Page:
The actuators were designed and prototyped before the rest of the robot. All six actuators are identical and can be easily swapped with spares. The body plates were designed based on the size and travel of the actuators. The boom and feet weren't designed until the rest of the robot was built. Knee caps were added later in order to make the control easier. Mechanically, we had trouble in two areas: free-wheeling ball screws and breaking cables. The ball screws were fixed by pre-loading the balls. The breaking cables were fixed by going to a more flexible cable and designing some parts which increased the radius at places were the cables were breaking.

The robot cost approximately $25,000 in parts and $75,000 in labor. A detailed list of expenses , information on suppliers and complete part list has been compiled.

Most of the designed parts were machined in the MIT AI Lab's machine shop. The body plates were cut on a water jet in MIT Building 35 machine shop. Some of the parts were sent out to REC Engineering. All of the electronics are on circuit boards which were fabricated by CFC. All parts were soldered in the lab.

September 1998:  Turning the Feet Around...

Spring Flamingo was initially designed to somewhat model a long legged bird like creature.  Hence the bent-backward style "knees".  In a real bird, that joint would really be the ankle and the bird would have an additional knee joint above it.  Starting in September 1998, we decided to come up with algorithms which exploit the natural dynamics of the robot.  In particular, we were interested in passive swing leg characteristics.  In order to achieve these passive characteristics, the robot needed a bent-forward knee.  Therefore we turned the feet around and had the robot walk the other direction with a human-style configuration.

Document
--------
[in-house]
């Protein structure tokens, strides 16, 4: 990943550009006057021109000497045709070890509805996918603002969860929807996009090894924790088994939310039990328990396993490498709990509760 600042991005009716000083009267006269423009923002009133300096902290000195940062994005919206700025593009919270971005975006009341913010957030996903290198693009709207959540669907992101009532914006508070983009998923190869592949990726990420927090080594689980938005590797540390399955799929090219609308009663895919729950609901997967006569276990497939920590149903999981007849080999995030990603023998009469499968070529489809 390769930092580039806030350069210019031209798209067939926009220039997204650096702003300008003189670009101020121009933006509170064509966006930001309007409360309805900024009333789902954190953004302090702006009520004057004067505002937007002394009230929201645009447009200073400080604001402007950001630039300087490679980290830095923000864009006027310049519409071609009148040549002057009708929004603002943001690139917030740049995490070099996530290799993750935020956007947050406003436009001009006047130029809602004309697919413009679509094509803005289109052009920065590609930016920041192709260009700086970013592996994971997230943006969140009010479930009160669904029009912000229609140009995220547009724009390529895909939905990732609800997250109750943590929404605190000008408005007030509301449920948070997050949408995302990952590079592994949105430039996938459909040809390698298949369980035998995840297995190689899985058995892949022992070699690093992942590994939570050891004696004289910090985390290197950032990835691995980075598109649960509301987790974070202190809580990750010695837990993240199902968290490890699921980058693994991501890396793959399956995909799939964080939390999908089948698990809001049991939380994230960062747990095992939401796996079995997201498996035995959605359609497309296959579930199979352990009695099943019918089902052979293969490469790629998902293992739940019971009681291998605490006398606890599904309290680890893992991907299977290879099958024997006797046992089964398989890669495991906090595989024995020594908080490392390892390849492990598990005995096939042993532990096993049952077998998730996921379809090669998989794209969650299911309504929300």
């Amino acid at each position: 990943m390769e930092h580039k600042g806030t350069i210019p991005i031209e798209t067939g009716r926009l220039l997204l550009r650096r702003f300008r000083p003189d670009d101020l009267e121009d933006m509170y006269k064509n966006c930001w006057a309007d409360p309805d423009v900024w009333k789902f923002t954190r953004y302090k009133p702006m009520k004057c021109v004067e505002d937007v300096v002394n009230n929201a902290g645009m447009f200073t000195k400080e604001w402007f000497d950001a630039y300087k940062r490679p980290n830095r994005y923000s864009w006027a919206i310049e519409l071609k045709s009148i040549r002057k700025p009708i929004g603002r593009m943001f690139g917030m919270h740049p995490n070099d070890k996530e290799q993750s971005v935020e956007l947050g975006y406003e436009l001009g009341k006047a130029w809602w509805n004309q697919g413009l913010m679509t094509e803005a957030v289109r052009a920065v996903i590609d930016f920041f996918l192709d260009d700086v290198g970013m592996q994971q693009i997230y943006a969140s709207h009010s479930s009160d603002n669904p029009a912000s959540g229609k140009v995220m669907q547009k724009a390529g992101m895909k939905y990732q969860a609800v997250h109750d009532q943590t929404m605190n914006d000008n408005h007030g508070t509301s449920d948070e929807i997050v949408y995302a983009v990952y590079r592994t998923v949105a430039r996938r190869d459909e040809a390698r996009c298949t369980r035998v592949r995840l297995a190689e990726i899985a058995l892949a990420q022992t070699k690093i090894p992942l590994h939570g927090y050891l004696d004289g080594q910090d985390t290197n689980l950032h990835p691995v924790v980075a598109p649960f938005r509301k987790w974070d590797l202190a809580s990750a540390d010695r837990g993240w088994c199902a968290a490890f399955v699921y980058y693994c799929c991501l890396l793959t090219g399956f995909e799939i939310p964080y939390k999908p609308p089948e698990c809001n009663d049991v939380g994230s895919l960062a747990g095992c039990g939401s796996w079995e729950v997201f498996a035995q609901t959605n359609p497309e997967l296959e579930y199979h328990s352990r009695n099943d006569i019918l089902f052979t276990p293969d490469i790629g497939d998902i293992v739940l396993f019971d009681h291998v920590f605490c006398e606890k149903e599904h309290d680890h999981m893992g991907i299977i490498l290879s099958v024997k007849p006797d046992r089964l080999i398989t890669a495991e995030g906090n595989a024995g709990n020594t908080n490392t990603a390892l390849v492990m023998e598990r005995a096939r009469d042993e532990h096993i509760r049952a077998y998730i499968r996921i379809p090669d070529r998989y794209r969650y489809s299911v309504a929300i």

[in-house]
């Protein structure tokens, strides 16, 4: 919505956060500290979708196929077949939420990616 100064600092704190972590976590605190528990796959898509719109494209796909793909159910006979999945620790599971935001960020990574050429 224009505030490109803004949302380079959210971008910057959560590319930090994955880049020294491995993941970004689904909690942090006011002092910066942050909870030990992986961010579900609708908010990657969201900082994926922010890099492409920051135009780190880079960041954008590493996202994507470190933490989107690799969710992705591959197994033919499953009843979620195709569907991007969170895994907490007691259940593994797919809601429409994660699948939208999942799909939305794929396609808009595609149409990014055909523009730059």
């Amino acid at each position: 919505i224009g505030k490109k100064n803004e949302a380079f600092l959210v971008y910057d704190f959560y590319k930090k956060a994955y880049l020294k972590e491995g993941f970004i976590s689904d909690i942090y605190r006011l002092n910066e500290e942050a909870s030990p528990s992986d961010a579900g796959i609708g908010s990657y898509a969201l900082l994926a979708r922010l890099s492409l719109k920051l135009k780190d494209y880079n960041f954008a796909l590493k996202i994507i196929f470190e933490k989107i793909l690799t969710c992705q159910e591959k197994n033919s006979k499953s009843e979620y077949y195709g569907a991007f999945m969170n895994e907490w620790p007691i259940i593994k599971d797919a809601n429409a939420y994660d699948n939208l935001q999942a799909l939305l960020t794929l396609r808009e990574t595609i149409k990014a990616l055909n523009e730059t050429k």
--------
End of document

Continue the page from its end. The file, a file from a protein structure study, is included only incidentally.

The following picture taken by George Steinmetz is a strobe photo of the robot walking with an algorithm that exploits the natural dynamics of a kneecap, compliant ankle, and passive swing leg (see paper below for more info). 

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The following pictures were taken by Peter Menzel on January 12, 1999.  The photos involved a long exposure shot, a single flash, and two strings of Christmas tree lights.  Click on the photos for higher resolution versions.

January 2000: Break a Leg...

On January 29, 2000 Spring Flamingo broke a leg while walking.  The cause was previous wear due to the leg bone (carbon fiber tube) hitting against the body plate during falls and other mishaps.  This caused dents in the tube which eventually lead to its breaking in two.  The leg was quickly repaired by replacing the broken tube.

2002: Traveling Robot

In 2002 Spring Flamingo started a 6 year tour to visit 6 Science Museums along with a number of other robot displays as part of the Robots+Us exhibit created by the Minnesota Museum of Science.


More Pictures



The following is raw data from Spring Flamingo walking with a bird style configuration on flat ground (ASCII format).  One variable per file, all in one column (just the way Matlab likes it).

PhD. Thesis Data From Chapter 7

The following is raw data from Spring Flamingo walking with a human style configuration on flat ground.


Only the first two papers below are specific to Spring Flamingo. The others were written before Spring Flamingo was built, yet they still apply to the robot.